Senate Majority Leader Harry Reid indicated Thursday that the Senate Finance Committee will vote on its health care bill Tuesday morning. 

Congressional budget experts gave a boost Wednesday to that version of President Obama's proposed overhaul of the health care system, concluding that the bill pending in the Finance Committee would cost $829 billion over the next 10 years -- under the $900 billion target set by Obama.

The preliminary report, released Wednesday by the non-partisan Congressional Budget Office, also said the committee's health care reform package will not add to the national deficit -- and will save $81 billion over the next 10 years compared to current federal health care spending.

But the political battle over how to interpret the CBO's report may have only begun.

"Our balanced approach to health reform has paid off yet again with the news today that the America's Healthy Future Act remains fully paid for, begins to reduce the federal deficit within 10 years and makes significant reductions in federal debt over the next several decades," said Sen. Max Baucus, the chairman of the Senate Finance Committee the key negotiator behind the legislation.

Republicans -- with the exception of Maine Sen. Olympia Snowe -- panned the Finance effort.

"A celebration of the deficit effects masks who pays the bills," Sen. Chuck Grassley, ranking Republican on the Finance Committee, said. "This package includes hundreds of billions of dollars in new taxes and fees. Most Americans with health insurance will see their premiums increase."

And Senate Minority Leader Mitch McConnell said the Finance Committee bill wasn't viable anyway and "will never see the Senate floor."

Snowe, a member of the Finance Committee, told reporters she needs time to review the latest estimates. That the overall cost of the plan is lower than an earlier version is positive, she said.

The CBO report estimated that the bill would reduce rolls of uninsured by 29 million over the next 10 years -- ensuring that 94 percent of Americans will be covered.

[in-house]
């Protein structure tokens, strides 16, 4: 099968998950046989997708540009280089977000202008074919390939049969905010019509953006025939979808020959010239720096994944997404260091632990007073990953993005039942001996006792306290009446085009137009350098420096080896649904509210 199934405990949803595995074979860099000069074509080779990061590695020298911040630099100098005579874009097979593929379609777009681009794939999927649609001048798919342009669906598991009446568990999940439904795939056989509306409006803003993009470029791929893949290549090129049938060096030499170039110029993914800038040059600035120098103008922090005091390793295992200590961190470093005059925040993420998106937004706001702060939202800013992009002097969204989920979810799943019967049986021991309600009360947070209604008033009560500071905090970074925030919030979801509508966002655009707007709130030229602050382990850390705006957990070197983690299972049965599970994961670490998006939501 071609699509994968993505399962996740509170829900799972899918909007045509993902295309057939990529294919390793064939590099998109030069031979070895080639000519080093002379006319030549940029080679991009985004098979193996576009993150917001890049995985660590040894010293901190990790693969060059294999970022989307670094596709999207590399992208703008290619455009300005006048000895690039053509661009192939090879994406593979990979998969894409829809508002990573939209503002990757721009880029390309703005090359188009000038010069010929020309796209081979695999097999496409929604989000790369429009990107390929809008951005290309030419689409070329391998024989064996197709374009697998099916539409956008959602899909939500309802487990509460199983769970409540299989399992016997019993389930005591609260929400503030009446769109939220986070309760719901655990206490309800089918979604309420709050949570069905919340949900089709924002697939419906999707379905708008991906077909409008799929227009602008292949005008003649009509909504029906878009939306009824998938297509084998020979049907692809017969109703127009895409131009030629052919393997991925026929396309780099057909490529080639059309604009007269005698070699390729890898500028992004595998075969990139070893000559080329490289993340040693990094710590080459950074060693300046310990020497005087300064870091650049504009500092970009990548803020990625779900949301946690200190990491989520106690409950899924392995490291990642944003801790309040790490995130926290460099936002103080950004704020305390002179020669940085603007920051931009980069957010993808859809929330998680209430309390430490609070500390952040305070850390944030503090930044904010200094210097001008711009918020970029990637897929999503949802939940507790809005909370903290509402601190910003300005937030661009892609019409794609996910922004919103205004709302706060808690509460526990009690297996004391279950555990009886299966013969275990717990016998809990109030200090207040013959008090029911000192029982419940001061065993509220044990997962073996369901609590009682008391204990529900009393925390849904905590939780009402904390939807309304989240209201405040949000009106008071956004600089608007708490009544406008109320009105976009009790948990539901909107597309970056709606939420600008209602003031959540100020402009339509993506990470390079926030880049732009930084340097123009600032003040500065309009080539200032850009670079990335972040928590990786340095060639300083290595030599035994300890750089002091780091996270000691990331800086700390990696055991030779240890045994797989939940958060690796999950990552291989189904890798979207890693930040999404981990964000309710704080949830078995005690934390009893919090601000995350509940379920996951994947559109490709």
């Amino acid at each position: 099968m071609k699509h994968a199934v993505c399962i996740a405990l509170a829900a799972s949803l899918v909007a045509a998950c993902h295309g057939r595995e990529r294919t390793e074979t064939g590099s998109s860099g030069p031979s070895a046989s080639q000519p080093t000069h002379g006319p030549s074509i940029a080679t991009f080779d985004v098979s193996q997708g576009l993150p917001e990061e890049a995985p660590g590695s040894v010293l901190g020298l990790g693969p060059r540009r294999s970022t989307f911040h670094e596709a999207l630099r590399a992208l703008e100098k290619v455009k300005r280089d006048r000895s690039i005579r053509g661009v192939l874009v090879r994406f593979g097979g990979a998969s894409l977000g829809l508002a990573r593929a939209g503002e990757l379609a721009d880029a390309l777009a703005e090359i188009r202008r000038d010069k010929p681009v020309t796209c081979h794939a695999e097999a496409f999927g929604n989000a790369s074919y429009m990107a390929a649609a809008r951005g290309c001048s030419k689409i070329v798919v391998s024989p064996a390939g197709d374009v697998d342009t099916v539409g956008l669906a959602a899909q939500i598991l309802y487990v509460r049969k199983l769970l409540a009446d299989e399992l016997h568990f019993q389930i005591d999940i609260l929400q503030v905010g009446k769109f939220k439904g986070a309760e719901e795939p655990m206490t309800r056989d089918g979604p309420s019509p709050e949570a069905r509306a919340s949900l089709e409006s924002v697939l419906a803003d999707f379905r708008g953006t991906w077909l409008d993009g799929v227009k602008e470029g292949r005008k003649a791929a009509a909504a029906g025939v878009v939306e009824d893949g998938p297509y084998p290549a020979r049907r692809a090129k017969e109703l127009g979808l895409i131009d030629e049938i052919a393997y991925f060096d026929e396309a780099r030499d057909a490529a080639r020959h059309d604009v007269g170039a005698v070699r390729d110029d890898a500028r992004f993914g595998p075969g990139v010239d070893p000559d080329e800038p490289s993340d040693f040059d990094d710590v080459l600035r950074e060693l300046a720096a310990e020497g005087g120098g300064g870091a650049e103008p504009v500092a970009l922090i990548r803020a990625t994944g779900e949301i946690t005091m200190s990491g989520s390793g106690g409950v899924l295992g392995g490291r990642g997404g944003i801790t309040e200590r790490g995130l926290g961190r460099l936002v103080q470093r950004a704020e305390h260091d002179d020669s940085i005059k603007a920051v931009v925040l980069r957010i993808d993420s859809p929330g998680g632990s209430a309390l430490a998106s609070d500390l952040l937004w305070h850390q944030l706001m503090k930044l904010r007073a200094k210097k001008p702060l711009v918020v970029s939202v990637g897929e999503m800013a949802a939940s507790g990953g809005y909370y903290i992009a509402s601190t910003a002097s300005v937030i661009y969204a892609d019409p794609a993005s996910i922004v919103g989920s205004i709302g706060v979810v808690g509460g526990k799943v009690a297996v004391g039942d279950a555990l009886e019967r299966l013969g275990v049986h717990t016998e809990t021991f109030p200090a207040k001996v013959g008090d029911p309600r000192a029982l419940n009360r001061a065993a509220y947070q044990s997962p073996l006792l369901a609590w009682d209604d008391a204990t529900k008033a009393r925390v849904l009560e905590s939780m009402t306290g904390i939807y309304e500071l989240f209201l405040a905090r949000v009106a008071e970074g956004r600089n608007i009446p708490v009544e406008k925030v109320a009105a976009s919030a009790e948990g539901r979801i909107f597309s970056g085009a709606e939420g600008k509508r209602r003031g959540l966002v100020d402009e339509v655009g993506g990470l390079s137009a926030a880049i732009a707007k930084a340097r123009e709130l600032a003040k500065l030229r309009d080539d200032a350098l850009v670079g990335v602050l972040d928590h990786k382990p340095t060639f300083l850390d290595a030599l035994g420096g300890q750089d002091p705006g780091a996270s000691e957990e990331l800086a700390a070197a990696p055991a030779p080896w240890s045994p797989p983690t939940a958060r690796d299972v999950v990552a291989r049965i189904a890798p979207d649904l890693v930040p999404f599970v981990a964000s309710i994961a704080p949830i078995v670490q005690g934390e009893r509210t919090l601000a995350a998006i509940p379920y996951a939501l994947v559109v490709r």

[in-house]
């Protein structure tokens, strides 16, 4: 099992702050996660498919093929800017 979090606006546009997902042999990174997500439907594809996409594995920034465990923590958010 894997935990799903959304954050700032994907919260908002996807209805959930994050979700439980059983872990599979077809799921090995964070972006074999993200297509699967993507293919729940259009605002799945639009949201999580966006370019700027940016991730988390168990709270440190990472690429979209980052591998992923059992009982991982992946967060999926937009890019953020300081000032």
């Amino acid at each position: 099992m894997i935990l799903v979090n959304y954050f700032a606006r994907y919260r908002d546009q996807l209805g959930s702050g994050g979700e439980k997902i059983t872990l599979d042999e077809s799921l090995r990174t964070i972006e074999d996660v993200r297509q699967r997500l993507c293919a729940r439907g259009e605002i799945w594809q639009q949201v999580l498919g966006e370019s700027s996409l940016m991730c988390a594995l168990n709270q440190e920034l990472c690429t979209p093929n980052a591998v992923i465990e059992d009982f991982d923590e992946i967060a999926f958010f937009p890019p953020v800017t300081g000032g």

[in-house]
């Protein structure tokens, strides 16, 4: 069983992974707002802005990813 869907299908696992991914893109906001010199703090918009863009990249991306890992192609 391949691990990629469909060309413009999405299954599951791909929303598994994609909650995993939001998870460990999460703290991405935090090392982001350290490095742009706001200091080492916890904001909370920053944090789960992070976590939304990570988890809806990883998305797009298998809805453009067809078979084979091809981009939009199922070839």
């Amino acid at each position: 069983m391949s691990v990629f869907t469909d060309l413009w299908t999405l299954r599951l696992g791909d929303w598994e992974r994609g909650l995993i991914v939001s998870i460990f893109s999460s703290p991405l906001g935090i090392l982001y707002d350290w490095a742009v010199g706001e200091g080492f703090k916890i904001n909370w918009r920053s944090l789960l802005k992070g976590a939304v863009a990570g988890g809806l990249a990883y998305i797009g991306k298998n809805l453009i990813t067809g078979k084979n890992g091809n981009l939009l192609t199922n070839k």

The report paves the way for the Senate Finance Committee to vote as early as Friday on the legislation, which is largely in line with President Obama's call for the most sweeping overhaul of the nation's health care system in a half-century.

Congressional tax experts say the proposed legislation would require health care industries to pay $121 billion in taxes over 10 years -- about $29 billion more than originally thought.

Finance Committee Republicans have been arguing the measure contains too many new taxes.

Grassley blasted the bill on Wednesday, saying, "It's going to be a very costly bill."

"If you take the years 2013 through 2023, you'll find that it's a very very expensive bill," he said.

The committee's proposal, which calls for co-ops instead of a so-called "public option," has to be blended with the version approved by the Senate Committee on Health, Education, Labor, and Pensions, which does include the public option. Only then can it be considered by the full Senate.

Senate Majority Leader Harry Reid will face a difficult task in merging the two bills into one -- and presumably one that includes the government-run insurance plan that he and other liberal Democrats have steadfastly backed.

The Finance committee voted last week to strike two amendments that would establish a government-run insurance plan to compete with private insurance coverage. But the bill created in July by the Health Committee includes a public option and requires employers to offer insurance to their employees. 

The question over whether Reid will push for a government-run insurance plan in the final legislation remains to be answered. Reid has said a public option is essential to reform, and other leading Democrats like House Speaker Nancy Pelosi have stressed its importance in expanding coverage to the millions of uninsured.

"Today‚Äôs news from the Congressional Budget Office on the Finance Committee's bill is another important step down the road toward enacting comprehensive health insurance reform," Reid said.  "I look forward to the Finance Committee completing its work as soon as possible. After the committee acts, we must begin the important work of merging their proposal with the HELP Committee legislation. We'll work with the White House and the chairmen of the HELP and Finance Committees to craft a bill that can garner 60 votes." 

The final Senate bill will then go up against the House version, which includes a government-run insurance option to compete with private insurers.

Chairman of the House Ways and Means Committee, Rep. Charles Rangel, D-N.Y., said he intends to submit the House health care reform bill to the CBO by Friday. 

House Democrats are expected to discuss potential "pay-fors" in their health care reform bill on Thursday, congressional aides told FOX News.

"Everything will be done by tomorrow," Rangel said.

FOX News' Trish Turner and the Associated Press contributed to this report.